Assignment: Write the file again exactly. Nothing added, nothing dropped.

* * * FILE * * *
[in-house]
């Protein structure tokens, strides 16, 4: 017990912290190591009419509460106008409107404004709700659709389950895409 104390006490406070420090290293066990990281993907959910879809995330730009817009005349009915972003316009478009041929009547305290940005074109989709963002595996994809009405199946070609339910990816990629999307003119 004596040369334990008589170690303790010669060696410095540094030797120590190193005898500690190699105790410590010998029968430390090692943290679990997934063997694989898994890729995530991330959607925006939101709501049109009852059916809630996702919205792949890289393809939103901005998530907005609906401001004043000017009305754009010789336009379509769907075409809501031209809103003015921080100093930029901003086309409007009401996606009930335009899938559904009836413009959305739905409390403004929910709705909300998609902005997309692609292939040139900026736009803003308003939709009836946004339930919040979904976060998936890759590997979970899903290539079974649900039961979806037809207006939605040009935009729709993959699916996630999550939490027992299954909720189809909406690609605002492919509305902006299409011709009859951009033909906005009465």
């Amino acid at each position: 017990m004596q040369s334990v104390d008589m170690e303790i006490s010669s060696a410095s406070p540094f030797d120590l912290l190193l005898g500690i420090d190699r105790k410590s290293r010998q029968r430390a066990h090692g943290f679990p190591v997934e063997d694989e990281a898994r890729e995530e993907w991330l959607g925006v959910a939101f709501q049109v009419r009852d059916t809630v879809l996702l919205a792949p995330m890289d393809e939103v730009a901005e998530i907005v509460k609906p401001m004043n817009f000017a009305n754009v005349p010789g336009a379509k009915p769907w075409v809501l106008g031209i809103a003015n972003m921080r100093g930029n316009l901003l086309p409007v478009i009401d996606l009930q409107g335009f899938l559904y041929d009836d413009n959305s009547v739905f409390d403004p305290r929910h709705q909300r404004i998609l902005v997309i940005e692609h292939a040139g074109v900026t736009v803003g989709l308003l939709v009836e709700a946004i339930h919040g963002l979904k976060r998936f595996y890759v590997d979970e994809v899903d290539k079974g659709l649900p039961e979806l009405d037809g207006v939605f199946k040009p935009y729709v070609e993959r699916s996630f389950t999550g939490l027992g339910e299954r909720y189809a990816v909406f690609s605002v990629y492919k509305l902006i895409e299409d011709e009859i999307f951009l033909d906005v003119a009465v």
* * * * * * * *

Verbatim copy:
[in-house]
């Protein structure tokens, strides 16, 4: 017990912290190591009419509460106008409107404004709700659709389950895409 104390006490406070420090290293066990990281993907959910879809995330730009817009005349009915972003316009478009041929009547305290940005074109989709963002595996994809009405199946070609339910990816990629999307003119 004596040369334990008589170690303790010669060696410095540094030797120590190193005898500690190699105790410590010998029968430390090692943290679990997934063997694989898994890729995530991330959607925006939101709501049109009852059916809630996702919205792949890289393809939103901005998530907005609906401001004043000017009305754009010789336009379509769907075409809501031209809103003015921080100093930029901003086309409007009401996606009930335009899938559904009836413009959305739905409390403004929910709705909300998609902005997309692609292939040139900026736009803003308003939709009836946004339930919040979904976060998936890759590997979970899903290539079974649900039961979806037809207006939605040009935009729709993959699916996630999550939490027992299954909720189809909406690609605002492919509305902006299409011709009859951009033909906005009465």
């Amino acid at each position: 017990m004596q040369s334990v104390d008589m170690e303790i006490s010669s060696a410095s406070p540094f030797d120590l912290l190193l005898g500690i420090d190699r105790k410590s290293r010998q029968r430390a066990h090692g943290f679990p190591v997934e063997d694989e990281a898994r890729e995530e993907w991330l959607g925006v959910a939101f709501q049109v009419r009852d059916t809630v879809l996702l919205a792949p995330m890289d393809e939103v730009a901005e998530i907005v509460k609906p401001m004043n817009f000017a009305n754009v005349p010789g336009a379509k009915p769907w075409v809501l106008g031209i809103a003015n972003m921080r100093g930029n316009l901003l086309p409007v478009i009401d996606l009930q409107g335009f899938l559904y041929d009836d413009n959305s009547v739905f409390d403004p305290r929910h709705q909300r404004i998609l902005v997309i940005e692609h292939a040139g074109v900026t736009v803003g989709l308003l939709v009836e709700a946004i339930h919040g963002l979904k976060r998936f595996y890759v590997d979970e994809v899903d290539k079974g659709l649900p039961e979806l009405d037809g207006v939605f199946k040009p935009y729709v070609e993959r699916s996630f389950t999550g939490l027992g339910e299954r909720y189809a990816v909406f690609s605002v990629y492919k509305l902006i895409e299409d011709e009859i999307f951009l033909d906005v003119a009465v």